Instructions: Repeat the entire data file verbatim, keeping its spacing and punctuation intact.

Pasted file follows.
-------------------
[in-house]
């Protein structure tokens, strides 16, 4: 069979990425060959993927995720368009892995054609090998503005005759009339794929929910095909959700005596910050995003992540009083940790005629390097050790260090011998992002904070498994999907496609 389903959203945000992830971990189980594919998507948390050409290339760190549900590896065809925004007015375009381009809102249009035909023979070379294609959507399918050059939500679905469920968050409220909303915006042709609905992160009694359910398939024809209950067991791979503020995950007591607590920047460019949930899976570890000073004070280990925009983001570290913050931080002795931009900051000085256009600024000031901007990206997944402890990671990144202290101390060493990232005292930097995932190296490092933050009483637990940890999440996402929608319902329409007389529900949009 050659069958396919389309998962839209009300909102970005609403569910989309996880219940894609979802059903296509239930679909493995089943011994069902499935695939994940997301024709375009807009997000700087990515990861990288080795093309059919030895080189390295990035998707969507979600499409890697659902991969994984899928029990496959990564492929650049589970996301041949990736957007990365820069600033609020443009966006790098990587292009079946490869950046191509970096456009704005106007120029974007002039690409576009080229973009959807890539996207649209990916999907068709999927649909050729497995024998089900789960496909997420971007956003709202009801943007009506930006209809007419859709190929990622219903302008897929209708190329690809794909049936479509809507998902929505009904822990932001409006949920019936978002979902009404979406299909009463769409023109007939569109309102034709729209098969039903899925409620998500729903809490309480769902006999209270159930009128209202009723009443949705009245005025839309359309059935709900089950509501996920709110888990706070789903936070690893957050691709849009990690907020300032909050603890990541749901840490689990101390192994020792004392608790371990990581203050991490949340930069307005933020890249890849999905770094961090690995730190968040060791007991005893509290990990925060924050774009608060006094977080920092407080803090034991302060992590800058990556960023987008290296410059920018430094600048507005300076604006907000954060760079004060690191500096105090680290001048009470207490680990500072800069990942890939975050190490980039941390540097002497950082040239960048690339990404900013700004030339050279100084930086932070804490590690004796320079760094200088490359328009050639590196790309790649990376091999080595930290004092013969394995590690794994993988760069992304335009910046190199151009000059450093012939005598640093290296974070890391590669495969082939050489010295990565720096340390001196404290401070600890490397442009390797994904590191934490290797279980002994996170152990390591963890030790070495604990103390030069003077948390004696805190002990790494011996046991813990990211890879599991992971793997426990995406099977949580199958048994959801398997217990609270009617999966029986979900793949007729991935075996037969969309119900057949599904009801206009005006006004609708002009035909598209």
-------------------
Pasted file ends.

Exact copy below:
[in-house]
């Protein structure tokens, strides 16, 4: 069979990425060959993927995720368009892995054609090998503005005759009339794929929910095909959700005596910050995003992540009083940790005629390097050790260090011998992002904070498994999907496609 389903959203945000992830971990189980594919998507948390050409290339760190549900590896065809925004007015375009381009809102249009035909023979070379294609959507399918050059939500679905469920968050409220909303915006042709609905992160009694359910398939024809209950067991791979503020995950007591607590920047460019949930899976570890000073004070280990925009983001570290913050931080002795931009900051000085256009600024000031901007990206997944402890990671990144202290101390060493990232005292930097995932190296490092933050009483637990940890999440996402929608319902329409007389529900949009 050659069958396919389309998962839209009300909102970005609403569910989309996880219940894609979802059903296509239930679909493995089943011994069902499935695939994940997301024709375009807009997000700087990515990861990288080795093309059919030895080189390295990035998707969507979600499409890697659902991969994984899928029990496959990564492929650049589970996301041949990736957007990365820069600033609020443009966006790098990587292009079946490869950046191509970096456009704005106007120029974007002039690409576009080229973009959807890539996207649209990916999907068709999927649909050729497995024998089900789960496909997420971007956003709202009801943007009506930006209809007419859709190929990622219903302008897929209708190329690809794909049936479509809507998902929505009904822990932001409006949920019936978002979902009404979406299909009463769409023109007939569109309102034709729209098969039903899925409620998500729903809490309480769902006999209270159930009128209202009723009443949705009245005025839309359309059935709900089950509501996920709110888990706070789903936070690893957050691709849009990690907020300032909050603890990541749901840490689990101390192994020792004392608790371990990581203050991490949340930069307005933020890249890849999905770094961090690995730190968040060791007991005893509290990990925060924050774009608060006094977080920092407080803090034991302060992590800058990556960023987008290296410059920018430094600048507005300076604006907000954060760079004060690191500096105090680290001048009470207490680990500072800069990942890939975050190490980039941390540097002497950082040239960048690339990404900013700004030339050279100084930086932070804490590690004796320079760094200088490359328009050639590196790309790649990376091999080595930290004092013969394995590690794994993988760069992304335009910046190199151009000059450093012939005598640093290296974070890391590669495969082939050489010295990565720096340390001196404290401070600890490397442009390797994904590191934490290797279980002994996170152990390591963890030790070495604990103390030069003077948390004696805190002990790494011996046991813990990211890879599991992971793997426990995406099977949580199958048994959801398997217990609270009617999966029986979900793949007729991935075996037969969309119900057949599904009801206009005006006004609708002009035909598209």